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HQ 110969

September 5, 1990

BOR-7-07-CO:R:P:C 110969 KVS


Mr. Noa Kumagai
James J. Boyle & Co.
371 Allerton Avenue
San Francisco, CA 94080

RE: Instrument of international traffic; designation of; polyethylene pallet used to carry glass bottles

Dear Mr. Kumagai:

This is in response to your letter of August 1, 1990, which provides additional information in furtherance of your request for a ruling dated March 28, 1990, regarding the designation of pallets for carrying glass bottles as instruments of international traffic.


You state that the pallets are composed of high density polyethylene material and have an expected life span of approximately 15 years. As the photographs attached to your letter illustrate, each pallet is marked with the company name and logo (which you assert is permanently embossed). Each pallet also is painted with a four-digit number.

You state that each pallet will contain 12 tiers of glass bottles, for a total of 6,348 bottles. After loading, the entire load (bottom pallet, bottles, and top portion of pallet) will be shrink-wrapped for shipment.

You state that 6,300 sets of pallets are currently in use. The port of entry and departure for the pallets is Oakland, California, with shipments of bottles to Tokyo and Kobe, Japan.


Whether high density polyethylene pallets used to carry glass bottles can be designated as instruments of international
traffic within the meaning of 19 U.S.C. 1322(a) and section 10.41a of the Customs Regulations (19 CFR 10.41a).


Section 322(a), Tariff Act of 1930, as amended (19 U.S.C. 1322(a)), provides that "[v]ehicles and other instruments of international traffic, of any class specified by the Secretary of the Treasury, shall be excepted application of the customs laws to such extent and subject to such terms and conditions as may be prescribed in regulations or instructions of the Secretary of the Treasury."

The Customs Regulations issued under the authority of section 322(a) are contained in section 10.41a (19 CFR 10.41a). Section 10.41a(a)(1) specifically designates lift vans, cargo vans, shipping tanks, skids, pallets, caul boards, and cores for textile fabrics as instruments of international traffic.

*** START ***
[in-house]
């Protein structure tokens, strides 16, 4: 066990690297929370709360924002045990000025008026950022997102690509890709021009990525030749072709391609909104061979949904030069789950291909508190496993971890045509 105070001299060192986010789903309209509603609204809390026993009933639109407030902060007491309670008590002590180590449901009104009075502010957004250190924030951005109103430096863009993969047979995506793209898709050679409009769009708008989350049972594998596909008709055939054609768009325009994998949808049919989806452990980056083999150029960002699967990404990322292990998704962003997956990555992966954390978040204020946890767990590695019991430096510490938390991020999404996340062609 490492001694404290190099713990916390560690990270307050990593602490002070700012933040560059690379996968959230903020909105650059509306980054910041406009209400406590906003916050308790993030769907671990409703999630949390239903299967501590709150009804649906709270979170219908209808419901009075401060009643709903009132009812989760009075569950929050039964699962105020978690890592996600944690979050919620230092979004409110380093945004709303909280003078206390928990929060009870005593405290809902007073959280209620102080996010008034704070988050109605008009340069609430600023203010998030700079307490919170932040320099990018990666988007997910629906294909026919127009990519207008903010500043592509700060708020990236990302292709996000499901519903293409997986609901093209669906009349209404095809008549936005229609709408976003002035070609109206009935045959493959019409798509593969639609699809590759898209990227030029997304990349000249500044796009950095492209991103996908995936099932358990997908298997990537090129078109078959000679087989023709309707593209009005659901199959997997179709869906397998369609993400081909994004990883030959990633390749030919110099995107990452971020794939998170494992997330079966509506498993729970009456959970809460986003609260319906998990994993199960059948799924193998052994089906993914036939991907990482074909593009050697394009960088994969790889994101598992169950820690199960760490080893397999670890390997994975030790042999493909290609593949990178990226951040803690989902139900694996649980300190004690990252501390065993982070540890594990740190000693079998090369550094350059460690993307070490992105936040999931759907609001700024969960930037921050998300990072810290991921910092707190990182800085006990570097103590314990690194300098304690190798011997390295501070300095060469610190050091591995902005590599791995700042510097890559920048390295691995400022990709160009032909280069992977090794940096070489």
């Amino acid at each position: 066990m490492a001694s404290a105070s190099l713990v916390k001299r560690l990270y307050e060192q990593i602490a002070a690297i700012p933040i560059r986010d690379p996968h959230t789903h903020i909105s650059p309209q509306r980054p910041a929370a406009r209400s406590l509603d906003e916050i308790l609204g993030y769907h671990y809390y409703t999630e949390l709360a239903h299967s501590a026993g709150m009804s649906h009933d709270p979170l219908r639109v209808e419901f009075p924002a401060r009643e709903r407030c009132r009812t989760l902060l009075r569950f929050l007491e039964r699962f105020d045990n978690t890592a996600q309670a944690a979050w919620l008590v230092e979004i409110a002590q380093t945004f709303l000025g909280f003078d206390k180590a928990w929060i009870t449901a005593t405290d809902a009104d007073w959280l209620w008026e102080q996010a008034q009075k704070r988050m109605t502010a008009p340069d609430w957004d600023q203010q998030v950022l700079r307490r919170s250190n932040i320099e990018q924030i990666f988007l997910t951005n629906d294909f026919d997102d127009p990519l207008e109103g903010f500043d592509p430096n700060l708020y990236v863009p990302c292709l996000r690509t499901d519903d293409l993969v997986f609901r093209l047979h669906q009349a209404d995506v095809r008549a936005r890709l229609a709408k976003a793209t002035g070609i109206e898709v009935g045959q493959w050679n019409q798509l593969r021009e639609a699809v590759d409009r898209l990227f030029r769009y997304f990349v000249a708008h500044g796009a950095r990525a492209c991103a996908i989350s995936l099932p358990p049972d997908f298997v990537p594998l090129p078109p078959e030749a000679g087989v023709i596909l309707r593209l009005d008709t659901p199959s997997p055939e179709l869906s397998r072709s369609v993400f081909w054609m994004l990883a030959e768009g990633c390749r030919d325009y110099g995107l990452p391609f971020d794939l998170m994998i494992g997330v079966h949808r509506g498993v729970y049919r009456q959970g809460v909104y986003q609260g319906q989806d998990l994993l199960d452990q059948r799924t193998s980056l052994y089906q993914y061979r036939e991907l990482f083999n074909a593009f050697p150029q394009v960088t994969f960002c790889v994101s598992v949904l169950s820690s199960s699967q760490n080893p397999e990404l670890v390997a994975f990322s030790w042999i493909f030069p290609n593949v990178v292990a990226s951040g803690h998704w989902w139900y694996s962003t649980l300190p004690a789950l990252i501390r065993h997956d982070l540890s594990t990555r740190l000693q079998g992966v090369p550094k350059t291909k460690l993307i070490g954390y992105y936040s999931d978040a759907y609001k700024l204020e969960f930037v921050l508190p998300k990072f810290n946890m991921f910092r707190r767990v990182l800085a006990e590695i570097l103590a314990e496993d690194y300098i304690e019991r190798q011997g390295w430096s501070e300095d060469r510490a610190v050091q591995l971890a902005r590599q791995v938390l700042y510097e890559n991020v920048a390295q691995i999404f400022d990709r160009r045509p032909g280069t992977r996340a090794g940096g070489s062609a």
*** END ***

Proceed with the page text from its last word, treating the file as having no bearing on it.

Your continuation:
Section 10.41a(a)(1) also authorizes the Commissioner of Customs to designate other items as instruments of international traffic in decisions to be published in the weekly Customs Bulletin. Once designated as instruments of international traffic, these items may be released without entry or the payment of duty, subject to the provisions of section 10.41a.

To qualify as an "instrument of international traffic" within the meaning of section 322(a), Tariff Act of 1930, as amended (19 U.S.C. 1322(a)), and the regulations issued thereunder (19 CFR 10.41a et seq.), an article must be used as a container or holder. The article must be substantial, suitable for and capable of repeated use, and used in significant numbers in international traffic (See subheading 9803.00.50, Harmonized Tariff Schedule of the United States Annotated (HTSUSA), and former Headnote 6(b)(ii), Tariff Schedules of the United States (HTSUS), as well as Headquarters Decisions 104766; 108084; 108658; 109665 and 109702).

The concept of re-use contemplated above is for commercial shipping or transportation purposes, and not incidental or fugitive uses. Tariff Classification Study, Sixth Supplemental Report (May 23, 1963) at 99. See Holly Stores, Inc. v. United States, 697 F.2d 1387 (Federal Circuit, 1982).

In Holly Stores, supra, the court determined that the term "re-use" in the context of former General Headnote 6(b)(ii) has been consistently interpreted to mean practical, commercial re- use and not incidental re-use. Under the facts in that case, articles of clothing were shipped into the United States on wire or plastic coat hangers. The evidence presented indicated that the hangers were designed to be, and were of fairly durable
construction such that it would be physically possible to re-use them. However, the court found that only about one percent of the hangers were re-used in any manner, and that those uses were of a non-commercial nature. The court held that the uses of these hangers beyond shipping them once from overseas to the United States were purely incidental, and concluded that the hangers were not designed for, or capable of, re-use.

Subsequent Customs rulings on this matter have held that a single use is not sufficient; that the concept of "re-use" encompasses more than two uses (see Headquarters rulings 105567 and 108658). Furthermore, it is our position that the burden of proof to establish re-use is on the applicant, even though the applicant may not be the party re-using the instrument.

We find that the pallets under consideration do meet the above criteria. Each pallet is used as a container or holder for 6,348 glass bottles. Constructed of high density polyethylene material with an expected life span of 15 years, the pallets are substantial, suitable for and capable of repeated use. Finally, we find that 6,300 sets of pallets constitute significant use of the articles in international traffic.


High density polyethylene pallets to be used for the shipments of glass bottles qualify for treatment as instruments of international traffic under 19 U.S.C. 1322(a) and 19 CFR 10.41a, and may be released under the procedures ser forth in section 10.41a of the Customs Regulations.


B. James Fritz

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